Ultimately, this misunderstanding or misleading information surrounding intuitive eating in WIEIAD videos is related to creators using wellness buzzwords and their bodies as marketing tools. This is especially problematic when a creator is not educated in nutrition as their advice is likely not based on science but rather personal experience. While sharing your personal experience can be valuable, it does not guarantee the same results for those who do not have the same genetic makeup or body type. It is also problematic to discuss intuitive eating in the same video where lots of body checking or thin privilege is prevalent. The suggestion that a healthy relationship with food is only for those who are of a certain weight, fitness level, or societal beauty standard is not only untrue but potentially damaging to viewers’ self-esteem.
What is intuitive eating?
According to the National Eating Disorders Association, intuitive eating is about trusting your body to make food choices that feel good for you, without judging yourself or the influence of diet culture. Unlike traditional diets that restrict or ban certain foods, intuitive eating requires you to stop looking at food as “good” or “bad.” Research shows that intuitive eaters have less food preoccupation, lower rates of disordered and emotional eating, reduced stress, higher levels of self-esteem and contentment, and better body image. Intuitive Eating is an anti-diet, and a weight-inclusive model. What intuitive eating looks like for one person can look entirely different for someone else.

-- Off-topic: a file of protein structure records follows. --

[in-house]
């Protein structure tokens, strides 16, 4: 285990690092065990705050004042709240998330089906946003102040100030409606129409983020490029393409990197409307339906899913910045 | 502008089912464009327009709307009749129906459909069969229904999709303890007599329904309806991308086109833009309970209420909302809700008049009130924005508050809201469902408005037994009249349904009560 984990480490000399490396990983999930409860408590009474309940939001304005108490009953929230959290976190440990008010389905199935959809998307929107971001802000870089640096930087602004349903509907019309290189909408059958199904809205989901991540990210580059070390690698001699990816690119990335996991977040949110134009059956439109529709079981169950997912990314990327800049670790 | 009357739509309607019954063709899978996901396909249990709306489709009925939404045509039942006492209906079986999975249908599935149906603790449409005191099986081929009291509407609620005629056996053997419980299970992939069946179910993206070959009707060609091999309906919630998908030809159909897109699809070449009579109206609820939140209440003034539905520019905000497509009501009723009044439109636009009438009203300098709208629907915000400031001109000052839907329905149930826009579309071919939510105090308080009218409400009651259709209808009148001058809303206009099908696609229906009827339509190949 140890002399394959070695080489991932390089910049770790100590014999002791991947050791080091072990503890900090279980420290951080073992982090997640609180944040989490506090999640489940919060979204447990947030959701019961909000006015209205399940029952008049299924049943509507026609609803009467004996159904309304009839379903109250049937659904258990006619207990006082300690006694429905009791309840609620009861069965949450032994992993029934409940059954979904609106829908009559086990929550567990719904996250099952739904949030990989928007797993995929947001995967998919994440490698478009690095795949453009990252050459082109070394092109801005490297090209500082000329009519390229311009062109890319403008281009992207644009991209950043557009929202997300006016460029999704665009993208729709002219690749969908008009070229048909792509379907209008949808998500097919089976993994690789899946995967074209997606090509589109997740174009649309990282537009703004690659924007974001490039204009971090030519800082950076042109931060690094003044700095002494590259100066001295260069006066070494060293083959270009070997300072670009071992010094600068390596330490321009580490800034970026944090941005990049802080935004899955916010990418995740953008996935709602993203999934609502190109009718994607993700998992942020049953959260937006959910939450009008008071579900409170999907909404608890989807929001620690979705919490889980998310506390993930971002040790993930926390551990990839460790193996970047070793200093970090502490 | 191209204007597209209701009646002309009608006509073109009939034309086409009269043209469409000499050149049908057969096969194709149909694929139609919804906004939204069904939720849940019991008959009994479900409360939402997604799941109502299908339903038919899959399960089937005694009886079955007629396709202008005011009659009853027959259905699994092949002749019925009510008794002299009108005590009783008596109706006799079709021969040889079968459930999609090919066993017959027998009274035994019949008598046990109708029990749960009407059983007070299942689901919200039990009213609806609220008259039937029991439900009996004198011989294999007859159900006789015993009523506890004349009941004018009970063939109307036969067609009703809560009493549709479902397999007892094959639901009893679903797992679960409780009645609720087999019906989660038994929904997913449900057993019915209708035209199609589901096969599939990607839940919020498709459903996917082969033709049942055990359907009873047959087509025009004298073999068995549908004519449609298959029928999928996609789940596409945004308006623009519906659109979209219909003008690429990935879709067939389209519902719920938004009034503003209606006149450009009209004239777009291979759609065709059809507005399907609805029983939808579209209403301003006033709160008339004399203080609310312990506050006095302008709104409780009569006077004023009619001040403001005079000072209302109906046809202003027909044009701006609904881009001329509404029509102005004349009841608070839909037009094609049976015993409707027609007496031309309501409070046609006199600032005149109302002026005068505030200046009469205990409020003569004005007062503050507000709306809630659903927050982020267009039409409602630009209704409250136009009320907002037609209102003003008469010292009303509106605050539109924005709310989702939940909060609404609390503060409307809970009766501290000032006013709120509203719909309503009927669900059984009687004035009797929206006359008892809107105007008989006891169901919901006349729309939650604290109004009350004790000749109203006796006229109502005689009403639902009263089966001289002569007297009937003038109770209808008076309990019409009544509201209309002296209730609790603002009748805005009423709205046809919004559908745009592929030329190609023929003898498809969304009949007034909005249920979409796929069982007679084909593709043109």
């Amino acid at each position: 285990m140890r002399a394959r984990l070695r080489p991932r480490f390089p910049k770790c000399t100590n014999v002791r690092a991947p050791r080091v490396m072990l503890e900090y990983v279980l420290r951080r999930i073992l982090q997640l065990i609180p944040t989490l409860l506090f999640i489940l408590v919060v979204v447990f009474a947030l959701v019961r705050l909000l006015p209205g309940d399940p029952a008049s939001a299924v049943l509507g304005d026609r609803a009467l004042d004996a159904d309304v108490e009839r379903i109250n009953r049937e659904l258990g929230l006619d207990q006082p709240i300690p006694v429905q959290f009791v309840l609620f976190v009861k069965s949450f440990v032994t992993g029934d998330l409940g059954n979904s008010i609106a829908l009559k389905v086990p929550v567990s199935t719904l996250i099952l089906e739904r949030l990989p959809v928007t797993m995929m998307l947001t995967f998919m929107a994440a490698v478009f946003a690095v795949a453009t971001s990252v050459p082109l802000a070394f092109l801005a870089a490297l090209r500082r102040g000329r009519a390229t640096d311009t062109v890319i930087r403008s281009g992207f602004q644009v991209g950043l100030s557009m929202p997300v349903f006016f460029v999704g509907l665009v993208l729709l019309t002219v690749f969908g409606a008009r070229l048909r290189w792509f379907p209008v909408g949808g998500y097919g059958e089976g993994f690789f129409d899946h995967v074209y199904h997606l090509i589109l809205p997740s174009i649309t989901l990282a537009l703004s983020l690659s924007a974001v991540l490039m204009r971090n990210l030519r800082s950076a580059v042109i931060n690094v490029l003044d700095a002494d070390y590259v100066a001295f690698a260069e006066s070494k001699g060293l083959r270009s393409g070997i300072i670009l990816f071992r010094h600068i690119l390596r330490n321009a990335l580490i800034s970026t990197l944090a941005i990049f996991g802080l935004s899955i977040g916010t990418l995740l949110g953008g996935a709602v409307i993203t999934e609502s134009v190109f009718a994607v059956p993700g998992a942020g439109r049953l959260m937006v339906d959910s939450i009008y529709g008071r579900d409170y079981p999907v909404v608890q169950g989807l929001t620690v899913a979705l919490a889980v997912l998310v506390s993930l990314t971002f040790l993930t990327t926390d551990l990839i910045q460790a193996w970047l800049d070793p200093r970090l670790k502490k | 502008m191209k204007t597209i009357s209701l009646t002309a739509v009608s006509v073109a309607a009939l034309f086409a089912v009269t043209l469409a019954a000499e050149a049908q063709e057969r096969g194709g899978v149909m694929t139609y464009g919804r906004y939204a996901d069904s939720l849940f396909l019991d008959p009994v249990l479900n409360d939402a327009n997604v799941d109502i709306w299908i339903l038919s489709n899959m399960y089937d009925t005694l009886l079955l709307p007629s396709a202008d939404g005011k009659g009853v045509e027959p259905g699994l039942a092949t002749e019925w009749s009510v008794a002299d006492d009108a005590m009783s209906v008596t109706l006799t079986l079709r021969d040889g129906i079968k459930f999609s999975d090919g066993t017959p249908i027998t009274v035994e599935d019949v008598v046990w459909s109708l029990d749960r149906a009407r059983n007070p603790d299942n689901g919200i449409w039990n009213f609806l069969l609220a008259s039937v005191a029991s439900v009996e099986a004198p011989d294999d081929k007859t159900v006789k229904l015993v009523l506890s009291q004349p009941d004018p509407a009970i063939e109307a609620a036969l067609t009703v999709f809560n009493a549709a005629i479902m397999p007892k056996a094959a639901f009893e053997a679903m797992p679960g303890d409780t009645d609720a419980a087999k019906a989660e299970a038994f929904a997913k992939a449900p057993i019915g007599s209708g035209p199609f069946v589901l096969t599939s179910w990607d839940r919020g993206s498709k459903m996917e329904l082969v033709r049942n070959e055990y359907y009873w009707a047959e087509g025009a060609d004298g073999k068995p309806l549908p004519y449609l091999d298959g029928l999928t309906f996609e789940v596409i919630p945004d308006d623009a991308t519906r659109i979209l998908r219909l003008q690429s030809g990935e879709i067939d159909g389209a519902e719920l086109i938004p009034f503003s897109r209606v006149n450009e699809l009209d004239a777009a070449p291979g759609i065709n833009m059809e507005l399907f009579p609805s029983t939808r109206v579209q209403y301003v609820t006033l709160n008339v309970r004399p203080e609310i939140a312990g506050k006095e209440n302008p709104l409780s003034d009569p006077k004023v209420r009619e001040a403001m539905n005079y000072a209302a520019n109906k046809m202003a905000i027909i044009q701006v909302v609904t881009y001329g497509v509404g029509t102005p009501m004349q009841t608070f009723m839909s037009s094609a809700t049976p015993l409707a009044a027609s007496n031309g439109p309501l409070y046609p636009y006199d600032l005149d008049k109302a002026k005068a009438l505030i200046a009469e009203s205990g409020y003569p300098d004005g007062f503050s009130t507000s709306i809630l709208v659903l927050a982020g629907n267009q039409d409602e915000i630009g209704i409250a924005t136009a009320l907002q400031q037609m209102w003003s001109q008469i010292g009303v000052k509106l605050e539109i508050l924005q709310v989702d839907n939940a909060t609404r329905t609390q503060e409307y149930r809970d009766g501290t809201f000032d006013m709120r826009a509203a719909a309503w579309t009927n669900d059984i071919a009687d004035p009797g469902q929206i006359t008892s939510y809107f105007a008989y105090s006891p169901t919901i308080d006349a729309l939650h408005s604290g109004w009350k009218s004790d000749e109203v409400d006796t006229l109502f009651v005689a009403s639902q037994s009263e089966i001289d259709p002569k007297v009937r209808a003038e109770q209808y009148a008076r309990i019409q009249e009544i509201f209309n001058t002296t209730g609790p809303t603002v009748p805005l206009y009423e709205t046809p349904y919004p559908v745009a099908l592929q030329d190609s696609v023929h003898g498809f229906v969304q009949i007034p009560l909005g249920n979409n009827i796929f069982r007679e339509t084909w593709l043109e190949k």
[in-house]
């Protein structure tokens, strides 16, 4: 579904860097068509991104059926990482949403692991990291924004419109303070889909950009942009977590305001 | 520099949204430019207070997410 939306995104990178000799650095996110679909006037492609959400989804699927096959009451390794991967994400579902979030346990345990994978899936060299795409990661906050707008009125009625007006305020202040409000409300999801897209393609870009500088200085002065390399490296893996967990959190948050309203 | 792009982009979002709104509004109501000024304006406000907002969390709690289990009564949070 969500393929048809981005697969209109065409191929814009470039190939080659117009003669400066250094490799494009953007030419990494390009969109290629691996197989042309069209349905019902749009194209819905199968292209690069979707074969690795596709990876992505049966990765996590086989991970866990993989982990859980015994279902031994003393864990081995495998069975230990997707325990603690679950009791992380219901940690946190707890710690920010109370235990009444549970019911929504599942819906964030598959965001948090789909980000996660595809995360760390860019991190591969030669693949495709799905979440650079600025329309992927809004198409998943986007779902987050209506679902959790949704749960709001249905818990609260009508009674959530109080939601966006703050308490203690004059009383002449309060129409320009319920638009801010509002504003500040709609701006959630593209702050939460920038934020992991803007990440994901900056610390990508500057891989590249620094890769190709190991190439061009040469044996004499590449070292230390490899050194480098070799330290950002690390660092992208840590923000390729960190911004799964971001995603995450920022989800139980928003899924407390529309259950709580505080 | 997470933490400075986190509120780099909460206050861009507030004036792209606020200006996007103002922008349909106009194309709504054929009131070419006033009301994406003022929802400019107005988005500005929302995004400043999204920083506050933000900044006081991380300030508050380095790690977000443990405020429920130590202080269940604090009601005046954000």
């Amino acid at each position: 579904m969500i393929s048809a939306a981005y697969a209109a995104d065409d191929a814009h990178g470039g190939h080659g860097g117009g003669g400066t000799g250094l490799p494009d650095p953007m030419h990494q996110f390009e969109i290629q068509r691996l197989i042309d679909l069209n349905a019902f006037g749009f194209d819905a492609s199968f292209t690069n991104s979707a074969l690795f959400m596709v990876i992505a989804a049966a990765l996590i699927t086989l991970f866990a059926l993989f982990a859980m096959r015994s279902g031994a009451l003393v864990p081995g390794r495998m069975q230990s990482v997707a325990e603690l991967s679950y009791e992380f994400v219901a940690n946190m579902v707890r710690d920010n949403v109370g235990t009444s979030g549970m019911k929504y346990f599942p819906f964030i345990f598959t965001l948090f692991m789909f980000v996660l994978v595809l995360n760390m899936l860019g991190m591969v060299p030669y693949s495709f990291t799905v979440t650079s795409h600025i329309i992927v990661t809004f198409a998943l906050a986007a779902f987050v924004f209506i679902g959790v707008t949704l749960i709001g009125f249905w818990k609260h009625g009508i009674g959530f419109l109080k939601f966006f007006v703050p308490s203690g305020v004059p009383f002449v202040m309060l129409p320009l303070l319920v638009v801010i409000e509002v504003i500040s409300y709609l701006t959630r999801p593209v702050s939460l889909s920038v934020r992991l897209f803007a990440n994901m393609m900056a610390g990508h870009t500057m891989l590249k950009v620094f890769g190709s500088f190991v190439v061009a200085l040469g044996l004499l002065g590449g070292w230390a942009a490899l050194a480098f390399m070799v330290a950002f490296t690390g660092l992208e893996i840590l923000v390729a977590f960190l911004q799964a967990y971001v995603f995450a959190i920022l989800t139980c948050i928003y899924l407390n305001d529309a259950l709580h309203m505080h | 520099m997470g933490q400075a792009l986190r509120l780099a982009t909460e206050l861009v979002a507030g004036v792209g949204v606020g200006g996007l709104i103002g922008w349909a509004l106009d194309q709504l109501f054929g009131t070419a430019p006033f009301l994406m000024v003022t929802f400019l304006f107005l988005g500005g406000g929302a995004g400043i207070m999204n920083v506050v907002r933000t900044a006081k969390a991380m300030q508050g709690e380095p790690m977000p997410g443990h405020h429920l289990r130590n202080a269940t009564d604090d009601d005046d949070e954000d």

Reframing WIEIAD Videos
While you’re reading this article, you might think – well it can’t be all bad, can it? Or how could you even avoid seeing these videos given the trend is seemingly everywhere?
Here are a few suggestions to help reframe the WIEIAD trend to lessen its negative impacts:
- Use the videos as a way to discover new recipes to try out!
- Use the videos to learn new cooking techniques
- Use the videos to discover new types of foods or food brands
There are also several creators who highlight their eating disorder recovery process and have created a community using WIEIAD videos to connect with and support others who are also struggling. TikTok accounts @olimalinowskaa and @recoverforlittlelil are great examples.
SWC Mindful Eating Program
Wellness @ Mac Blog: Practicing Mindful Eating
Nutrition & Food Guide
Eating Disorder Help
Food & Nutrition, Mental Health & Mental Illness